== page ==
All stories follow a basic structure, and if you’ve ever watched a movie before, you’re probably familiar with most of them. Regardless, you will no doubt be familiar with the concept of the three act structure: the idea that every story is made up of a beginning, a middle and an end; a first, second, and third act. After all, such is the structure of each of our own lives; we’re born, we live and we die.
The Hero’s Journey, proposed by Joseph Campbell in his book of the same name, is perhaps the most recognisable of all story structures. Even the most subversive, unconventional stories still follow some of the same fundamentals. More recently, the Hero’s Journey has been repurposed and refocused and presented as new ideas of story structure, but each one is an echo of the last.
Structure is crucial to storytelling in all formats, but every example should be seen as a guide and not the rule. In the early stages of outlining your story, it’s important not to be directed exclusively by each step in a structure. Instead, you should let your story unravel and direct you from a beginning, through the middle, and to the end.
That being said, don’t ignore the fundamentals. Most examples of story structure include a Need or a Desire which should be identified in the protagonist. A desire is something that the protagonist wants to gain or achieve, whilst a need is something that they require to grow and develop as a person. In some cases, these two things may be at odds with each other. For example, in Shrek (2004), Shrek the ogre wants to reclaim his swamp, but what he needs is love and friendship. When your protagonist’s want and need are at odds with each other, you’ll have created a powerful conflict at the heart of your story which is going to be the driving force for the rest of your script.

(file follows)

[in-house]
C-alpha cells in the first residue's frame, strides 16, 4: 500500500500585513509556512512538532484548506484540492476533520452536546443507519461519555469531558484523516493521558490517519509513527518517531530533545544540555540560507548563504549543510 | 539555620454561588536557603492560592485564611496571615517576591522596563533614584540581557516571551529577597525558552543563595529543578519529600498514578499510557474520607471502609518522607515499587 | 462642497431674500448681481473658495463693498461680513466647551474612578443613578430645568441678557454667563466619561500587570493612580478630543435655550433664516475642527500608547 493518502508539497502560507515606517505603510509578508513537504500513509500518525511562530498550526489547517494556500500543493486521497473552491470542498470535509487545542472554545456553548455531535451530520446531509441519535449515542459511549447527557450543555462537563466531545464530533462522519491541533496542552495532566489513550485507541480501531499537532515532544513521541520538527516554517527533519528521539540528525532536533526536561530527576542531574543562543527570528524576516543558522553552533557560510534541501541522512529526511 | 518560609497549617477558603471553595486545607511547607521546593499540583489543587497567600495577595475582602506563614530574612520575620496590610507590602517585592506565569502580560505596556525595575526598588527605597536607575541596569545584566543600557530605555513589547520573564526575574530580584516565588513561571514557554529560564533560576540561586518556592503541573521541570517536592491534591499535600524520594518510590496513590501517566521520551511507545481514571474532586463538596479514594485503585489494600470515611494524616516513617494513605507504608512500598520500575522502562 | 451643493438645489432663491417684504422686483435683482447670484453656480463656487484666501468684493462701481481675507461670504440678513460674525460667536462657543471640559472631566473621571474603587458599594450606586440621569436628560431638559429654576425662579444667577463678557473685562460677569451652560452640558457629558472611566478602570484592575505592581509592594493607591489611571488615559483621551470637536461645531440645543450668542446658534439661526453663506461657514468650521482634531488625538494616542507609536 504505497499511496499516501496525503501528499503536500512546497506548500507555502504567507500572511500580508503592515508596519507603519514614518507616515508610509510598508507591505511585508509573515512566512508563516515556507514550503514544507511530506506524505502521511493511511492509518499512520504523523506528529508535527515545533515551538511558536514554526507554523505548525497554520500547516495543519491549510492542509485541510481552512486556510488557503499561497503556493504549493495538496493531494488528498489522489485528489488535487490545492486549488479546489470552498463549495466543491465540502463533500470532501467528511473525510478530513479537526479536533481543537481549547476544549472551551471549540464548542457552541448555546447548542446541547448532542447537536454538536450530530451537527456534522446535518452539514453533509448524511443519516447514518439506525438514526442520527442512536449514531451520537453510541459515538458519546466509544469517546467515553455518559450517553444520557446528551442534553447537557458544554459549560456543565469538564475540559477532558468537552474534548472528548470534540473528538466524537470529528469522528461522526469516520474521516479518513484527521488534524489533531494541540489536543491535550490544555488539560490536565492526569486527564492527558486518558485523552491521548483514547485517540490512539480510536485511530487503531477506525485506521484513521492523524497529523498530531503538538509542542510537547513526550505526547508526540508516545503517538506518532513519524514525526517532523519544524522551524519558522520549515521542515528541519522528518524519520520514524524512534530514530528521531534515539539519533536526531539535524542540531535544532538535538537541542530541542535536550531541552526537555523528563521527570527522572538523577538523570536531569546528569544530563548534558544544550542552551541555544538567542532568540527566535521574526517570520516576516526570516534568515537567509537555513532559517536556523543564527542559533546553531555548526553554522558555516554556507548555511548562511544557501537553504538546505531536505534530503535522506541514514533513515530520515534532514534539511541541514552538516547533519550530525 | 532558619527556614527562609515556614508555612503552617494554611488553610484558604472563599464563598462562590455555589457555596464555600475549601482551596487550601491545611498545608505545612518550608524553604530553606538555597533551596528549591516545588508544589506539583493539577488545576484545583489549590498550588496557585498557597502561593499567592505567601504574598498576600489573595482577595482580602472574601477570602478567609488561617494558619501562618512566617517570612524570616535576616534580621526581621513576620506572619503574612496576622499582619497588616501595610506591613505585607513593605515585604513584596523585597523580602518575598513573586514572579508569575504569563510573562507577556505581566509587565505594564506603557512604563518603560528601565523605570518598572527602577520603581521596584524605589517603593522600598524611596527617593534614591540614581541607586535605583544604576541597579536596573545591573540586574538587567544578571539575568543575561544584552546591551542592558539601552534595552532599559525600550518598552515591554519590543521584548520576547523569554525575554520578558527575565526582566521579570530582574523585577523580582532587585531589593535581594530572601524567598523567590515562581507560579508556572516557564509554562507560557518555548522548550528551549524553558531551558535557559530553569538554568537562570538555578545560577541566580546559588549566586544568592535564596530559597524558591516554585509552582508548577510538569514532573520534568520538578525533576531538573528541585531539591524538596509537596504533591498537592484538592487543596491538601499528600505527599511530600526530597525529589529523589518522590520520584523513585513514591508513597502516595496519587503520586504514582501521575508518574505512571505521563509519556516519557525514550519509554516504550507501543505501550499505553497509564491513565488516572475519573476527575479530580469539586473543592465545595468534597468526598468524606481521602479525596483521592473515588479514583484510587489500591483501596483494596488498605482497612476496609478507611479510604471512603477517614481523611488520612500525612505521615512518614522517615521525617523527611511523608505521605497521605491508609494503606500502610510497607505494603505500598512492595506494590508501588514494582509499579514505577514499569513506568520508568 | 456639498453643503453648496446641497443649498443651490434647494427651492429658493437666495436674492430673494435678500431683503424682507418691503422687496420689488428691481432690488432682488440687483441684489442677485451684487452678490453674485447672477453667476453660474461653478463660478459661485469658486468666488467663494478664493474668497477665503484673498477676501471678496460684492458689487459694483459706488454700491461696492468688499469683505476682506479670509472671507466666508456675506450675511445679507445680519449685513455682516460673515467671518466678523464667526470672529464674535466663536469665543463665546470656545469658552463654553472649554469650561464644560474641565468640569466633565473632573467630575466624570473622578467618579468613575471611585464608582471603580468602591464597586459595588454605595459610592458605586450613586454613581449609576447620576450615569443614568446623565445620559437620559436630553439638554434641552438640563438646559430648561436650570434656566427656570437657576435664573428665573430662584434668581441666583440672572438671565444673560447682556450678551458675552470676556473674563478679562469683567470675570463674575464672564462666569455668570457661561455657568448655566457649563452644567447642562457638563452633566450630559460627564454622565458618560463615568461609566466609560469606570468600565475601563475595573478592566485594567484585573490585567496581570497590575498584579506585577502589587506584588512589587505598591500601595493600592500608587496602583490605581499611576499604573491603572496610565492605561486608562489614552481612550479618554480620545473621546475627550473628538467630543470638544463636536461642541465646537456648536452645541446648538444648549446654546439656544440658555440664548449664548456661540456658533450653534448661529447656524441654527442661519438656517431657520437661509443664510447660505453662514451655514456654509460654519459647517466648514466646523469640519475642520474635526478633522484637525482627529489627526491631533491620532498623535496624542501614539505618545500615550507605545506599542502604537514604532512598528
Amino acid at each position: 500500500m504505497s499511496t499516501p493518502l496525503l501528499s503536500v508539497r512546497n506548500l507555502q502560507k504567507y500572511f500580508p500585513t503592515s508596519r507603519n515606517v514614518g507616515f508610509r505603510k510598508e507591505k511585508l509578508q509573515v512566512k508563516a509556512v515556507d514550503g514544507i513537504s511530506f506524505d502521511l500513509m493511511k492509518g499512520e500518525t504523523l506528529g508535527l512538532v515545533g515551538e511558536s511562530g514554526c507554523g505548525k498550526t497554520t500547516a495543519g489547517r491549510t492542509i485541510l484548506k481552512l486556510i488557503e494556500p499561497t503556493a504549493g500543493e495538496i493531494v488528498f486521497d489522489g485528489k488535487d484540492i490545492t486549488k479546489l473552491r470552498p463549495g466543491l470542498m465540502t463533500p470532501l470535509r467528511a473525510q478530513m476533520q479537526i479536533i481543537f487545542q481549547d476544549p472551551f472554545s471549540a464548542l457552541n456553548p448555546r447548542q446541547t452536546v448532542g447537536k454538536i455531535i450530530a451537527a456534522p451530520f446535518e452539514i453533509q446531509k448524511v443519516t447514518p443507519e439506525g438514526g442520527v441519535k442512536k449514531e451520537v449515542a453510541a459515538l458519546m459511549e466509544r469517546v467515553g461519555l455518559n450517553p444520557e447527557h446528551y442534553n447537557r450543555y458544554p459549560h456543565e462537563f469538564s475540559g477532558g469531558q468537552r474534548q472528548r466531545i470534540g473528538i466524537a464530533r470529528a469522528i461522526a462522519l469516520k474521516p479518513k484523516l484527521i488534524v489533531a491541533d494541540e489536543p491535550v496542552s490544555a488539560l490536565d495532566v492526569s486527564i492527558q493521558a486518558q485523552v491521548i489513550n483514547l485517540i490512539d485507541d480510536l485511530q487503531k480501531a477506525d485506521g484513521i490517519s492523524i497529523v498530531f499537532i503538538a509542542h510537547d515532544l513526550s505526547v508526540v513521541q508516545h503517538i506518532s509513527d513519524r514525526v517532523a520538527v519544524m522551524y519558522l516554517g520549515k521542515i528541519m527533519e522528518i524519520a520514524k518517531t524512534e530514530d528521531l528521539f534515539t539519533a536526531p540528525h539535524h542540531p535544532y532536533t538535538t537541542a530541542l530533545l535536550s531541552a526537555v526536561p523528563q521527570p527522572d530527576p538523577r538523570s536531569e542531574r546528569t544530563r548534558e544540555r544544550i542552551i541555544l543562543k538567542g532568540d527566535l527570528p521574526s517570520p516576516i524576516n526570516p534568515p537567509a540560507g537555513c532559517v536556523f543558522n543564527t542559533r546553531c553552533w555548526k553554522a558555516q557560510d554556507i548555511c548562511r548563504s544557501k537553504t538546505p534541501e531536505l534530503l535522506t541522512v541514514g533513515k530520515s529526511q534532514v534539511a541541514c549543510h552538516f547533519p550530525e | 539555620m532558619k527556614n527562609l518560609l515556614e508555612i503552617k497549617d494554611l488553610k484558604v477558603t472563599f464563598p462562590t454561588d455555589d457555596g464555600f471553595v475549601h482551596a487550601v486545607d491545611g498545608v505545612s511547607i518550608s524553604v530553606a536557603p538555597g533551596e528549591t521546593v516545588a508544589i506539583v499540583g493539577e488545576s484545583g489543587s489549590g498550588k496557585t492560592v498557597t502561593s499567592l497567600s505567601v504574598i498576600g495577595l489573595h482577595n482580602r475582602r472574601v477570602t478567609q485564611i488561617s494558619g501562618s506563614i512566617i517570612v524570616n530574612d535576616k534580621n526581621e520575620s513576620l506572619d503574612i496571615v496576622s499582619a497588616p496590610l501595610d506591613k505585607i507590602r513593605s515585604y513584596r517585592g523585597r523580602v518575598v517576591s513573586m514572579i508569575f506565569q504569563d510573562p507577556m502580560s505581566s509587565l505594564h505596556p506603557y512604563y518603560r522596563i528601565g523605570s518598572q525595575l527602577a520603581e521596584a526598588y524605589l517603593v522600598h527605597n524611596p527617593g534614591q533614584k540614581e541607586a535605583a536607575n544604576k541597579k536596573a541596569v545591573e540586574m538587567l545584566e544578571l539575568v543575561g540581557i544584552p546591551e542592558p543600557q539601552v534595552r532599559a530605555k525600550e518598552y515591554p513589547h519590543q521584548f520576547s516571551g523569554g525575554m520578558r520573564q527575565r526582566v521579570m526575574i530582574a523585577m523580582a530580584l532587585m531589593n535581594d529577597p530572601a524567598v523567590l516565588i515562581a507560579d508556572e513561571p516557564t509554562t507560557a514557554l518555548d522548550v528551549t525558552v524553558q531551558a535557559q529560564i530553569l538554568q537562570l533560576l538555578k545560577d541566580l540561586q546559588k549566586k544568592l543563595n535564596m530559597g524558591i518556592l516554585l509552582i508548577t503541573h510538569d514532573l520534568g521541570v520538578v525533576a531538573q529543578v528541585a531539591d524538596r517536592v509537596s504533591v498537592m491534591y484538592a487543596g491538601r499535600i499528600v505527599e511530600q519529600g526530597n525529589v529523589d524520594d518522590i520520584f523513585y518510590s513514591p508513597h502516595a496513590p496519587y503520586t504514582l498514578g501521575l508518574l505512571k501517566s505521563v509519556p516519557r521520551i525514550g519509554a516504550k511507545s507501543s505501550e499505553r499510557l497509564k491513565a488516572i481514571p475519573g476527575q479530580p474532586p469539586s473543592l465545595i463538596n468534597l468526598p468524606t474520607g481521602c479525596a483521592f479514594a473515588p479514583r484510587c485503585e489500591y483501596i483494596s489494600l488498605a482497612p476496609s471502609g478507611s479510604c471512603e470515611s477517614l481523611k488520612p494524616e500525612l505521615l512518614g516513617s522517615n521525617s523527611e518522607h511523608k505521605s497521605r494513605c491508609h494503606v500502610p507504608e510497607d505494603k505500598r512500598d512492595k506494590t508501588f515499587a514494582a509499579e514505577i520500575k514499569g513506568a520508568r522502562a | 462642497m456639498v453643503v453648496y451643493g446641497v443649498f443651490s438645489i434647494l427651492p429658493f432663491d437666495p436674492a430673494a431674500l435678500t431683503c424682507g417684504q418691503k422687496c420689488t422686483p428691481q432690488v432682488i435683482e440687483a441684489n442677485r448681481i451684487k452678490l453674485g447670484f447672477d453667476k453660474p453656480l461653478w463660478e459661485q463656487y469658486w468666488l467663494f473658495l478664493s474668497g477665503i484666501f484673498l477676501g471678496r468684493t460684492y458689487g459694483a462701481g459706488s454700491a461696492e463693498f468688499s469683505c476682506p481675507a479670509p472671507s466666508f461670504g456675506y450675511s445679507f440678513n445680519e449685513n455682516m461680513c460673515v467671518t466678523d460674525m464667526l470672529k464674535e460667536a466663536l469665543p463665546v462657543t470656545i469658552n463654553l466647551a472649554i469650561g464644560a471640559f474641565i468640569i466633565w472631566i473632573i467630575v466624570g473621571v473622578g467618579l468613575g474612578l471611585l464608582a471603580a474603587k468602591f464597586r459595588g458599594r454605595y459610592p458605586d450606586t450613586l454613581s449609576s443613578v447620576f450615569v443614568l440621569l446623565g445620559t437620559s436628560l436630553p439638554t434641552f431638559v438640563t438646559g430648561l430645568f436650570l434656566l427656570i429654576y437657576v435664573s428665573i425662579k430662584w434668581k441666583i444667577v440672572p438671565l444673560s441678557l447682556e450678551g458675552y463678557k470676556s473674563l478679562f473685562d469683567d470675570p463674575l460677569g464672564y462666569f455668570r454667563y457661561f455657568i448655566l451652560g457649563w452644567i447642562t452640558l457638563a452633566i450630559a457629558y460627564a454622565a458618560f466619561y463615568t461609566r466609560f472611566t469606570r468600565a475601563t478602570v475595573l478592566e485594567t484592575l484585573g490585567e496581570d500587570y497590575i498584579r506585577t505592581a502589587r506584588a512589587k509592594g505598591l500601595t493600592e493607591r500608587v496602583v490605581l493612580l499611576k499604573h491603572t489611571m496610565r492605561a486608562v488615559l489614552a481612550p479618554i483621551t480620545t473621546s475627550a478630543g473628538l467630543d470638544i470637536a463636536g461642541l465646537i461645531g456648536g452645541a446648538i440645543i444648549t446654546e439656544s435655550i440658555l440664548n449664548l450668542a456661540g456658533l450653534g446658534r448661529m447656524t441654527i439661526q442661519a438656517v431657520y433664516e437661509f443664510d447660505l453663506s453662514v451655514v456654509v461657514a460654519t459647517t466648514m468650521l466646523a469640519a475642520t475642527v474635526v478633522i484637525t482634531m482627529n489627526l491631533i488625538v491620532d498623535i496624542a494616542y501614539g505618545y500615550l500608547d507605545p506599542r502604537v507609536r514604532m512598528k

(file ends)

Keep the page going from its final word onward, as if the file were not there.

Consider the use of Dan Harmon's Story Circle in Shrek (2004).

At this stage, it can be beneficial to identify other steps in the structure of your story such as the Equilibrium, this is the zone of comfort that your character is in before the Inciting Incident, which disrupts the equilibrium. Also, the Midpoint, at which point the rules of the game change, and your character is forced in a new direction. For example, in Shrek, this would be the point at which Shrek and Donkey rescue Fiona, which brings additional conflict and complexity to the already volatile relationship between the two. You may also want to consider how you break into the third act. Typically, this sees the characters at their lowest points. After all, the more our hero suffers, the more rewarding it will be to see them triumph. For some writers, an understanding of the ending is also advantageous. In which case, you will want to consider how the equilibrium is restored (return to normal) and how the character has changed (having changed). Bear in mind that, in many stories, there is no return to normal, and the character doesn’t change.
Naturally, every story is different, and every writer must find the process that works for them and their story. Story dictates structure, not the other way around. Quinten Tarantino, for example, never outlines his stories beyond the Midpoint, insisting that only by physically writing the screenplay does he get to know the characters well enough to write a suitable ending for them. On the contrary, many screenwriters will outline everything, leaving nothing left to surprise by the time they get to putting the words down on the page.
When developing your story, consider some of these fundamentals: Need and Desire, Equilibrium and Midpoint. Think about how they might shape your story, then start writing. Should you ever get stuck, there are plenty of examples of story structure to help you find the way.
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